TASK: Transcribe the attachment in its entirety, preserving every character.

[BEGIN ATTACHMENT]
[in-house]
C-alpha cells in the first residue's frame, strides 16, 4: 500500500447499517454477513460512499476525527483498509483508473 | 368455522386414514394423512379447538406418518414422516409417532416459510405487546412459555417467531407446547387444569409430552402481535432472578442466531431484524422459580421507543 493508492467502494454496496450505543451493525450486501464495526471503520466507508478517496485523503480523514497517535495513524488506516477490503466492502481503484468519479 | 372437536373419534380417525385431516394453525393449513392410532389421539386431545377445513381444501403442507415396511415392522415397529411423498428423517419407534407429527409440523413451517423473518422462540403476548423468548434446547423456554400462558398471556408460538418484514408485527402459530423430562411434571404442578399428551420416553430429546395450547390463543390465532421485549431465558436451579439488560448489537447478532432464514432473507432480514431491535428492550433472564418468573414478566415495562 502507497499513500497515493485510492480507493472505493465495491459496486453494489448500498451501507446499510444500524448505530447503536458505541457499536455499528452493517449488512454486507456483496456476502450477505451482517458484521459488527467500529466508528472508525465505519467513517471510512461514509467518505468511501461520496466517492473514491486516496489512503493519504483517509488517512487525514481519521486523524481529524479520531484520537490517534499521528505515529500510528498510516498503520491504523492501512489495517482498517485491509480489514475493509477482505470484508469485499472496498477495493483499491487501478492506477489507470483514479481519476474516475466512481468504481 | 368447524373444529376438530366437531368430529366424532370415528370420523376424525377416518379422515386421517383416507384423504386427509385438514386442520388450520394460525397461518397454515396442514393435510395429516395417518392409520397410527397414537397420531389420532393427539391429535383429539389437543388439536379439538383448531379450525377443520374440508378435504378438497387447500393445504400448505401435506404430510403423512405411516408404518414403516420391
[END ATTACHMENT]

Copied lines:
[in-house]
C-alpha cells in the first residue's frame, strides 16, 4: 500500500447499517454477513460512499476525527483498509483508473 | 368455522386414514394423512379447538406418518414422516409417532416459510405487546412459555417467531407446547387444569409430552402481535432472578442466531431484524422459580421507543 493508492467502494454496496450505543451493525450486501464495526471503520466507508478517496485523503480523514497517535495513524488506516477490503466492502481503484468519479 | 372437536373419534380417525385431516394453525393449513392410532389421539386431545377445513381444501403442507415396511415392522415397529411423498428423517419407534407429527409440523413451517423473518422462540403476548423468548434446547423456554400462558398471556408460538418484514408485527402459530423430562411434571404442578399428551420416553430429546395450547390463543390465532421485549431465558436451579439488560448489537447478532432464514432473507432480514431491535428492550433472564418468573414478566415495562 502507497499513500497515493485510492480507493472505493465495491459496486453494489448500498451501507446499510444500524448505530447503536458505541457499536455499528452493517449488512454486507456483496456476502450477505451482517458484521459488527467500529466508528472508525465505519467513517471510512461514509467518505468511501461520496466517492473514491486516496489512503493519504483517509488517512487525514481519521486523524481529524479520531484520537490517534499521528505515529500510528498510516498503520491504523492501512489495517482498517485491509480489514475493509477482505470484508469485499472496498477495493483499491487501478492506477489507470483514479481519476474516475466512481468504481 | 368447524373444529376438530366437531368430529366424532370415528370420523376424525377416518379422515386421517383416507384423504386427509385438514386442520388450520394460525397461518397454515396442514393435510395429516395417518392409520397410527397414537397420531389420532393427539391429535383429539389437543388439536379439538383448531379450525377443520374440508378435504378438497387447500393445504400448505401435506404430510403423512405411516408404518414403516420391